lunes, 23 de marzo de 2015
Reflexiones de Amna Fatani de la Universidad de Georgetown sobre su voluntariado de verano 2014 en Juventud Utopia A.C.
This summer I am working with Juventud Utopía, a local organization based in Cuernavaca that has been directly involved in the development of the Chiflón community since 2010. The Chiflón de los Calderos community is based in the eastern Colonia of Chula Vista in Cuernavaca, the capital city of Morelos, the second smallest state in Mexico. The residents of Chiflón are of a native indigenous background and they speak the indigenous language of Nahuatl. Because they are a marginalized community and are not very active in the political sphere, the indigenous community in Chiflón has not received much support from the government in the past. And while this has been changing in the last few years with more programs targeted to the indigenous community, the history of marginalization of this community has led to many households that are dependent on the drug cartels for support, especially economically. Indeed, the shift away from the drug industry has been difficult for many households.
Juventud Utopía runs a range of community development initiatives including building stable housing for the community, supporting La Esperanza with fundraising events and educational activities for the children, building environmentally conscious orchards for members of the community to grow and cultivate their own produce, and helping establish sustainable microbusinesses and enterprises that could support an overall shift from the drug industry to more legitimate sectors. Utopía depends on grants and awards to secure funding for their projects as well as university students who volunteer with them to complete a social service mandate to get the work they need done.
I am in Cuernavaca working with Juventud Utopía with three main tasks; teaching critical and philosophical thinking to the school children, facilitating an extensive course on critical and philosophical thinking to the university volunteers who work with Juventud Utopia in their development projects next year, and creating an evaluation system for the development projects Utopía is implementing in the next five years in Chiflón.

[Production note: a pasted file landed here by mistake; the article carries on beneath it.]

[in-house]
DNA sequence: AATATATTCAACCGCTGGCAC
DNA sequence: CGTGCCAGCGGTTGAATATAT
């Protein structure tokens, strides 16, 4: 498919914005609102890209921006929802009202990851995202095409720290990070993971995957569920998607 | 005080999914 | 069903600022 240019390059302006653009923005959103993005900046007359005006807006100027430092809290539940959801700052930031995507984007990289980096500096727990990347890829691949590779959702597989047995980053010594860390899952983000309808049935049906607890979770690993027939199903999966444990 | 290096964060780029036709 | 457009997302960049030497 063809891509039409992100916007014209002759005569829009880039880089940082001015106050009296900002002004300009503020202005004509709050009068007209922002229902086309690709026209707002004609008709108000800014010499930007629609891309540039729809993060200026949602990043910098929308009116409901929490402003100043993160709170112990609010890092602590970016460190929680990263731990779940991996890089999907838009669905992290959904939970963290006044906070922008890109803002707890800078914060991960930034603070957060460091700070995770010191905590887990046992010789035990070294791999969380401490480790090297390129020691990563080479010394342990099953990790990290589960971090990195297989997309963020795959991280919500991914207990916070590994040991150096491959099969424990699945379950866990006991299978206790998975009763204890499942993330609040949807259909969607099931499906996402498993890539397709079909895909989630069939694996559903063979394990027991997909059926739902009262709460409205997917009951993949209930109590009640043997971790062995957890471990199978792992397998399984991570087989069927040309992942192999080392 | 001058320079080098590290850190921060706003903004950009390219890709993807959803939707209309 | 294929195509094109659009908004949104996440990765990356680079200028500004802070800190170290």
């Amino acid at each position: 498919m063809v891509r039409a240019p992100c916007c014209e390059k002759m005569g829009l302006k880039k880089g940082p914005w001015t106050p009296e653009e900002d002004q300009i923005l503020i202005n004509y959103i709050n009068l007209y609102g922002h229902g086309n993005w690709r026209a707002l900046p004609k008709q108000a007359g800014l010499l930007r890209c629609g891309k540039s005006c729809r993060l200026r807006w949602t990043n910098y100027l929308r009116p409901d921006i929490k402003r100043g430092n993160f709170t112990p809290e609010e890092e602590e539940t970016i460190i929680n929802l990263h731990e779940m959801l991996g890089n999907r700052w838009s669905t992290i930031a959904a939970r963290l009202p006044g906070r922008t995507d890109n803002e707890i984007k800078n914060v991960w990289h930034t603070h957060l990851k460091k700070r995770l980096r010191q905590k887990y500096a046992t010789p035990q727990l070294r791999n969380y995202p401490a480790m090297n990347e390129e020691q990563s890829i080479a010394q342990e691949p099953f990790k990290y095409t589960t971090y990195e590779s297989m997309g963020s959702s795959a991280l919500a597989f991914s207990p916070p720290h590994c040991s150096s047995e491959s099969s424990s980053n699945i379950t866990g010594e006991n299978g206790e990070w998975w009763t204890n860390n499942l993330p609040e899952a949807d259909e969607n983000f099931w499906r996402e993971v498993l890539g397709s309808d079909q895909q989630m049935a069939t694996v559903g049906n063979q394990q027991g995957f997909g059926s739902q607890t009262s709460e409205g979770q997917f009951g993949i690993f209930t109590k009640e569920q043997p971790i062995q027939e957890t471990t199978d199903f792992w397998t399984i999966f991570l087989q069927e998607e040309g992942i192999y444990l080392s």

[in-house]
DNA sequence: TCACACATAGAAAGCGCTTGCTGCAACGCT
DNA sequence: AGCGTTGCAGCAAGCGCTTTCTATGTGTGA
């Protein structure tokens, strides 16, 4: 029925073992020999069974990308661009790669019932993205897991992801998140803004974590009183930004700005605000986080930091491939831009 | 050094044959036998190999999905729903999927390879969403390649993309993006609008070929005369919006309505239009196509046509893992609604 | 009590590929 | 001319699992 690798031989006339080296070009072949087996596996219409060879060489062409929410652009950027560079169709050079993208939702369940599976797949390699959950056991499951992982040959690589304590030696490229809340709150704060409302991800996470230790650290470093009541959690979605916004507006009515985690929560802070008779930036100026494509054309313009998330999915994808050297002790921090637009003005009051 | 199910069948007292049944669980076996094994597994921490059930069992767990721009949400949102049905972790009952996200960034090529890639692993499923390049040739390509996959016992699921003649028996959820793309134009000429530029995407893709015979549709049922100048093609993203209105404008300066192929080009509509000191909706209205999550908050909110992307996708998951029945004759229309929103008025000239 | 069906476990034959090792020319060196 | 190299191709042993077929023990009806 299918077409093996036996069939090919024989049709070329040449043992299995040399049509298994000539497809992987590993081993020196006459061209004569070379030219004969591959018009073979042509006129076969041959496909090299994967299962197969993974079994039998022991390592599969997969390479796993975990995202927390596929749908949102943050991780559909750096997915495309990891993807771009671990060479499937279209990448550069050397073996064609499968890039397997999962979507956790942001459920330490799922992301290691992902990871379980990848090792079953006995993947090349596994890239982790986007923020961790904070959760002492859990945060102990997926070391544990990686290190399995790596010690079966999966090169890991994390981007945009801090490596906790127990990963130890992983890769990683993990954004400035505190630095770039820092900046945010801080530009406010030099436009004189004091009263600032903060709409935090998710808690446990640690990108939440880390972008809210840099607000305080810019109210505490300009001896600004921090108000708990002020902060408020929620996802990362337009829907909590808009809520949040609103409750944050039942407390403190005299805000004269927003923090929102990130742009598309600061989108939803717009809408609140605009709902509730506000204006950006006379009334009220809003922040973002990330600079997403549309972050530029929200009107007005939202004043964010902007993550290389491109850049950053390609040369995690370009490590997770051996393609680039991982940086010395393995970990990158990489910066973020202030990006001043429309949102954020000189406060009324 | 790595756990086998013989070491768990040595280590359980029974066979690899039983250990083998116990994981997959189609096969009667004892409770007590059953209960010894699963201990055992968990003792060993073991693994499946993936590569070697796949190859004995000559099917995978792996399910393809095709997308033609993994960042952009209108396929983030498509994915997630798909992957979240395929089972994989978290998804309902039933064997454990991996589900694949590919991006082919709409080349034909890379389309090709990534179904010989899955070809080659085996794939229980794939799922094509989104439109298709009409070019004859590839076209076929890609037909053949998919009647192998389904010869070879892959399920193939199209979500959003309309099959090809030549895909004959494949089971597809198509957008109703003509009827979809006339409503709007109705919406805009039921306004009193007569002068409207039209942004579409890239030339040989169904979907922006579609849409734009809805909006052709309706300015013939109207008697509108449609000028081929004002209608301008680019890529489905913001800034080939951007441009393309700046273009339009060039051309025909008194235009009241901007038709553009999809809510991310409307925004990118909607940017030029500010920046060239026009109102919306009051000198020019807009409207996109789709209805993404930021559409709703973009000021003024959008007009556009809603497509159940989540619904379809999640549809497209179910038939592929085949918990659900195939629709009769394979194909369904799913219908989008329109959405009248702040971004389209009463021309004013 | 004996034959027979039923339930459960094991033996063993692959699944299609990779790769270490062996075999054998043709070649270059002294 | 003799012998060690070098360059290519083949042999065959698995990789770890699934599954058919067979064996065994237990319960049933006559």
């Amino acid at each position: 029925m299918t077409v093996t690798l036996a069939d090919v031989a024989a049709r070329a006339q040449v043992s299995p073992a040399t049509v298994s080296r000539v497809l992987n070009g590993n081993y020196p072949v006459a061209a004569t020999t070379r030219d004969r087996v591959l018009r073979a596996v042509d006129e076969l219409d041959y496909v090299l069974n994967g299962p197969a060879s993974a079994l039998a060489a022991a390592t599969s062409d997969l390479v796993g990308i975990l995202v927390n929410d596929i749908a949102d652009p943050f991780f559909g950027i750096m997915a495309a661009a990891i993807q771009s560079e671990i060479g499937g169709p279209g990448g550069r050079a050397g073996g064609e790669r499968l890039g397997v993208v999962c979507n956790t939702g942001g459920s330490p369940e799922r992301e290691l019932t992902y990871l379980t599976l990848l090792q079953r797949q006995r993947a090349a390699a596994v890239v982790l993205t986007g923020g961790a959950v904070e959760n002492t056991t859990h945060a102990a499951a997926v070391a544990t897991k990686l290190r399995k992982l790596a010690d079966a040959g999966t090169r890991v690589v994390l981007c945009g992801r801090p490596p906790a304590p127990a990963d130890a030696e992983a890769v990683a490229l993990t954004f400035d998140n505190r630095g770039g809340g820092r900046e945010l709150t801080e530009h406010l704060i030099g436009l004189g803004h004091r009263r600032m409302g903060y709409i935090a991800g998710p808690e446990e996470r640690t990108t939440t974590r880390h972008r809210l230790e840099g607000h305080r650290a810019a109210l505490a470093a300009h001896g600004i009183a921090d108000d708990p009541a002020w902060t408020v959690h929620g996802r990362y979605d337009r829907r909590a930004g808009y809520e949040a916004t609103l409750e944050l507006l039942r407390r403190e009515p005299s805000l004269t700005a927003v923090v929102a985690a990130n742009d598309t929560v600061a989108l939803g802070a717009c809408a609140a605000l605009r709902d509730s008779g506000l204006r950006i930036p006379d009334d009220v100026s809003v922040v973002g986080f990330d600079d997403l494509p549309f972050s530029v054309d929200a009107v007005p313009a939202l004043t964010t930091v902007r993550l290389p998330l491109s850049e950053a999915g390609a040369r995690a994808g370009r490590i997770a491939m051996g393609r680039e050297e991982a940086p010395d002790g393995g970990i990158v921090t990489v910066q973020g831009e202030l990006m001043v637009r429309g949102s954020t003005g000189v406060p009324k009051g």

Through working with the students at the “La Esperanza” (“The Hope” in Spanish) elementary school at Chiflón de los Calderos I had the pleasure of being a small part of the development of this community, The first day I attended La Esperanza, the teacher asked me (politely, but firmly) to introduce myself to the students in Nahuatl. “NotōcāAmna.” I didn’t understand then but came to realize that he was illustrating a part of his culture through this request – pride. The indigenous communities in Mexico have been for a long time, and still for the most part are, a marginalized population in Mexico and all of Latin America, yet this didn’t stop them from being proud of who they were. That was why it was important for him that I introduce myself in Nahuatl (and later end up taking some Nahuatl classes) to the children.
Teaching critical and philosophical thinking to children in this community was an enriching and fulfilling experience as the children were so advanced in how they grappled with issues. These children did not only know what they wanted out of life, they were also very appreciative of the opportunity to be at school, whilst their siblings and most of their neighbors children were in el centro selling products in order to make a living for their families.
I read many development blogs that talk about the importance of being empathetic, patient and, most importantly, modest with the communities you work with. For me this experience was the first time I had to really challenge myself to immerse myself in conditions of poverty. It has been a truly a humbling experience, which has given me many insights on the problems that face the poor of Morelos, their interactions with their democratically elected governments and their realization of the importance of their education and political participation to improve their situation. My past experiences have always been to educate the young people in middle and upper income level communities in Saudi Arabia, helping them improve their personal freedoms with restricted participation in public life.
The children I worked with at La Esperanza were very genuine in their desire to learn. Yet they face significant challenges due to the conditions in which they live in – the everyday struggles of securing food for everyone, the difficulty of getting a good night’s sleep before school, and the balancing of education with household chores and responsibilities. One of the students will complete grade 6 next year, and says he insists on both going to school and working after hours so that his family may never have to go back to the drug industry again.